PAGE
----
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2021 declared International Year of Fruits and Vegetables

2021 declared International Year of Fruits and Vegetables
Photo: Pilar Santacoloma, Agri-food systems officer of FAO’s Food and Nutrition Division.

What is the future of the world’s food sector in light of the current COVID-19 pandemic? Pilar Santacoloma, agri-food systems officer of the FAO (the UN’s organisation for dealing with agricultural and food issues), outlines the body’s agricultural policies for crisis-hit areas.

What support is being given to small-scale farmers in emerging economies during the Covid-19 pandemic and to ensure food security?

Small-scale farmers play an important role worldwide in the provision of major food groups for human consumption, including a diversity of fruits and vegetables, pulses, cereal, tubers and roots; yet they are among the most vulnerable to the impacts of Covid-19. The closure of shops and restaurants has reduced demand for fresh produce, which has affected small-scale producers. At the same time, transport restrictions and labour shortages have also limited their productive capacities. Governments of emerging economies have put in place different policies and plans to provide support to small-scale farmers and ensure food security during the Covid-19 pandemic. Direct links have been established between producers and consumers in countries such as Costa Rica, Peru and Guyana to support small-scale farmers and enhance their incomes, while also improving consumers’ access to healthy diets and reducing food loss. Similarly, governments such as Bangladesh and Costa Rica have enhanced public procurement programmes involving purchasing fresh produce from small-scale farmers for distribution among vulnerable populations, thereby generating a food security win-win situation. Through these measures, governments are supporting local production by small-scale farmers and are providing a diverse range of healthy food for those most in need.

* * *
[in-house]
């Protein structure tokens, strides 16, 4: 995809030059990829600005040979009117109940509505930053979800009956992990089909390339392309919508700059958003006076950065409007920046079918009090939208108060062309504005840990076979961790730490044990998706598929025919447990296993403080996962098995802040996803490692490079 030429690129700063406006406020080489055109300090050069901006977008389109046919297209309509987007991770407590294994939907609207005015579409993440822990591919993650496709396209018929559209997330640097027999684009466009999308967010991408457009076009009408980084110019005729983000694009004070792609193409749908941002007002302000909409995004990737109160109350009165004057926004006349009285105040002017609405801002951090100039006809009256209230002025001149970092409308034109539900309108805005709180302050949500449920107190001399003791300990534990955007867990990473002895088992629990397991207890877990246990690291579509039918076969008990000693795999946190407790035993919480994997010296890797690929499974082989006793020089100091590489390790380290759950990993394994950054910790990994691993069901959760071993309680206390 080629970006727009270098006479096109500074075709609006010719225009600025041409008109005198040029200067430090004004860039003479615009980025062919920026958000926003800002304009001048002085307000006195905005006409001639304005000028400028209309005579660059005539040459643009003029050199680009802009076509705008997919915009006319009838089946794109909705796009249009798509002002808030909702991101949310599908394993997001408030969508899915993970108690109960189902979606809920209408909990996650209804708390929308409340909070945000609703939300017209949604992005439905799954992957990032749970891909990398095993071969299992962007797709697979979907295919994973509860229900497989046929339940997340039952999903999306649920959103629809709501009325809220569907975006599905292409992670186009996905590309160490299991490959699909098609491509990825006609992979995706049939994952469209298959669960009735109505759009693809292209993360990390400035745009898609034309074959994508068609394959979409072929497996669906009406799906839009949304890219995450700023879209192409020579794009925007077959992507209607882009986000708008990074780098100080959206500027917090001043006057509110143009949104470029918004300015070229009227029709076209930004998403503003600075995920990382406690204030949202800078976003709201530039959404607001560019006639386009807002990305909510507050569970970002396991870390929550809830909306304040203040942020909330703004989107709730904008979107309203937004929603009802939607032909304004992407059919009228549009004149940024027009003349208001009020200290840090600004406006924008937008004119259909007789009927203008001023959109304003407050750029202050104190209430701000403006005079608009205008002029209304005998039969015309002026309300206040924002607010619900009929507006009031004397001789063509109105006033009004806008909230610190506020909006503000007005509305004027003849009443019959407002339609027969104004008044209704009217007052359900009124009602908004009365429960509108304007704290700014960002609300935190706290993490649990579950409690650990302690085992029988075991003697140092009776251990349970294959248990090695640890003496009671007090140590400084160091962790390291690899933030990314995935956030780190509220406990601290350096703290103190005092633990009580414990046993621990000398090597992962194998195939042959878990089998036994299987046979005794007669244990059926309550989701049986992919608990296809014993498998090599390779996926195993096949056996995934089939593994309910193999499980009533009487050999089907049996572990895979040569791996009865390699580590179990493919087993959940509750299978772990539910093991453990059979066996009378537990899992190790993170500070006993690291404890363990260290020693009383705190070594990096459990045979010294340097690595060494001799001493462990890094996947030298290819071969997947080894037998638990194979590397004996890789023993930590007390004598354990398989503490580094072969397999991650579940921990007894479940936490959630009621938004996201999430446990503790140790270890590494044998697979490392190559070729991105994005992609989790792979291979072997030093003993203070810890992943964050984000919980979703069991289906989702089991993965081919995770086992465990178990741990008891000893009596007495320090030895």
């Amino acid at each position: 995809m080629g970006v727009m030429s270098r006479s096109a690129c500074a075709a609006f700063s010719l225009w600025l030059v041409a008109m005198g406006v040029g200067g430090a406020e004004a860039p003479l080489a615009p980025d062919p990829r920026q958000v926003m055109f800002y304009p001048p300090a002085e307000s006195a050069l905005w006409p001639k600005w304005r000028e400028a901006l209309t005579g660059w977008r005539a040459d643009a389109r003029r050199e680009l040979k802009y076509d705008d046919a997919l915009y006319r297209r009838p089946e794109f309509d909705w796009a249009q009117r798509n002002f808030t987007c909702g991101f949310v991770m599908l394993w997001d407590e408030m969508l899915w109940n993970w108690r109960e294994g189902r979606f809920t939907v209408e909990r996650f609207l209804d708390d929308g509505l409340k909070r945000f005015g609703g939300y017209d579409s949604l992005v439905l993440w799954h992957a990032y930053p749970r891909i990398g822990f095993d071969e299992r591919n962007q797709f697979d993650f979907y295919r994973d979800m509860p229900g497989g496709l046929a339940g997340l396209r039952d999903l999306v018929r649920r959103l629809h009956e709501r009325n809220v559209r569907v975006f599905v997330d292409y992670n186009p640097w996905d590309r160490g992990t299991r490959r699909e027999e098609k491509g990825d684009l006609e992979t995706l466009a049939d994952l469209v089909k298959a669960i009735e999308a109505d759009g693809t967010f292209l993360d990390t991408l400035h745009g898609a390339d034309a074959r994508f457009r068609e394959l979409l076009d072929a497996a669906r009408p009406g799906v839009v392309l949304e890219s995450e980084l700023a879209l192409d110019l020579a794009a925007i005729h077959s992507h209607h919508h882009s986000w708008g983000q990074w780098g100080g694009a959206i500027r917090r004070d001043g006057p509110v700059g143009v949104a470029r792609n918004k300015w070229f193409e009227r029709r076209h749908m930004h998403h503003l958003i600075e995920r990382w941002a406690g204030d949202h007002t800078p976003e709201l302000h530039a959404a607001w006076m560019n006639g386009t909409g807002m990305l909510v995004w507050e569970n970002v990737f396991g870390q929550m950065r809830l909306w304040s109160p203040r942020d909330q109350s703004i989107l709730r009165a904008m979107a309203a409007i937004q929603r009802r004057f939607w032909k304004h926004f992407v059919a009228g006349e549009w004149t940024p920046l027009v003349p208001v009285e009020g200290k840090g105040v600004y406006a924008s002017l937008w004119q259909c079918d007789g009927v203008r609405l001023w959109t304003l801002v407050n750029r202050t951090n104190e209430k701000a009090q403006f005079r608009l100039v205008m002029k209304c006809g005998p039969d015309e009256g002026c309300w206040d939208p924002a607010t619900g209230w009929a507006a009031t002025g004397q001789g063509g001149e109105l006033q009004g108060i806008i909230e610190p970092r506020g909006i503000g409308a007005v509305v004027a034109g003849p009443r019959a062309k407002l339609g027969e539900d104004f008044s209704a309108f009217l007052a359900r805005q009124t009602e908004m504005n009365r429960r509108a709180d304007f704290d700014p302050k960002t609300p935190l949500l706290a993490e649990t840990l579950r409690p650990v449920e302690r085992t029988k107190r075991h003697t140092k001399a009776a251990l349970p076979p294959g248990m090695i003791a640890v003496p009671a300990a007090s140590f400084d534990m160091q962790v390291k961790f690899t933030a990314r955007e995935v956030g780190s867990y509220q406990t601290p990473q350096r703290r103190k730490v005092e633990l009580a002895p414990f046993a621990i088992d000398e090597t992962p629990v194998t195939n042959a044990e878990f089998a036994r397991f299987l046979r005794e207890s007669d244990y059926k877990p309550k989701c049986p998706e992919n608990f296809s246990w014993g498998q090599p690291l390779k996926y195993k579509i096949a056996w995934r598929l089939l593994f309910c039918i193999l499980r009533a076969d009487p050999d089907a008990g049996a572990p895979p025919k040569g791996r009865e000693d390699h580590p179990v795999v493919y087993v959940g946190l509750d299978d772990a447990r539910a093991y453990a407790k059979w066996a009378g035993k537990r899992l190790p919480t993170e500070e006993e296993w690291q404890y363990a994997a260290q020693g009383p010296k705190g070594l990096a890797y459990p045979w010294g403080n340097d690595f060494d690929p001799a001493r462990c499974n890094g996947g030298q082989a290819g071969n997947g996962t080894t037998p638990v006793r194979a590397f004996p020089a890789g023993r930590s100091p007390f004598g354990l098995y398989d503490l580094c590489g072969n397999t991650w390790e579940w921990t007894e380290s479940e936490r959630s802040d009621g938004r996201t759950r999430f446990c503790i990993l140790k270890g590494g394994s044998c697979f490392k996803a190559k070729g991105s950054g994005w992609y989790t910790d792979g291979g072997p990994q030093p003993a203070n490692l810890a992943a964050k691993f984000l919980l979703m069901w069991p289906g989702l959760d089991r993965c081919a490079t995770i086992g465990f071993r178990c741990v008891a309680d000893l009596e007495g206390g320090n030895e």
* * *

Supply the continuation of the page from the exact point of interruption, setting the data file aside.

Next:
Are fruits and vegetables today considered a more strategic commodity for ensuring worldwide food security?

There are  several reasons why the fruit and vegetables sector is key for ensuring food security. Firstly, evidence has shown that fruits and vegetables are very important components of healthy diets. In fact, an adequate intake of fruits and vegetables contributes substantially to reducing the risk of chronic diseases, particularly cardiovascular disease and certain cancers due to the high content of micronutrients, antioxidants, phytochemical compounds and fibre. Several studies also suggest evidence of an association between fruits and vegetables and improved mental health and increased immunity. Secondly, fruits and vegetables can be produced by small-scale farmers in backyards or in association with other crops, contributing to improved self-consumption or income generation via sales of surpluses. Thirdly, the fruit and vegetables sector can generate employment, particularly for women, along the various stages of the value chain – namely, production, processing and retailing – laying basis for improved income and local development, and better nutrition. However, these benefits are not always recognised and it is necessary to put in place public education campaigns, but, more importantly, to stimulate evidence-based debate to enhance policy support for this sector.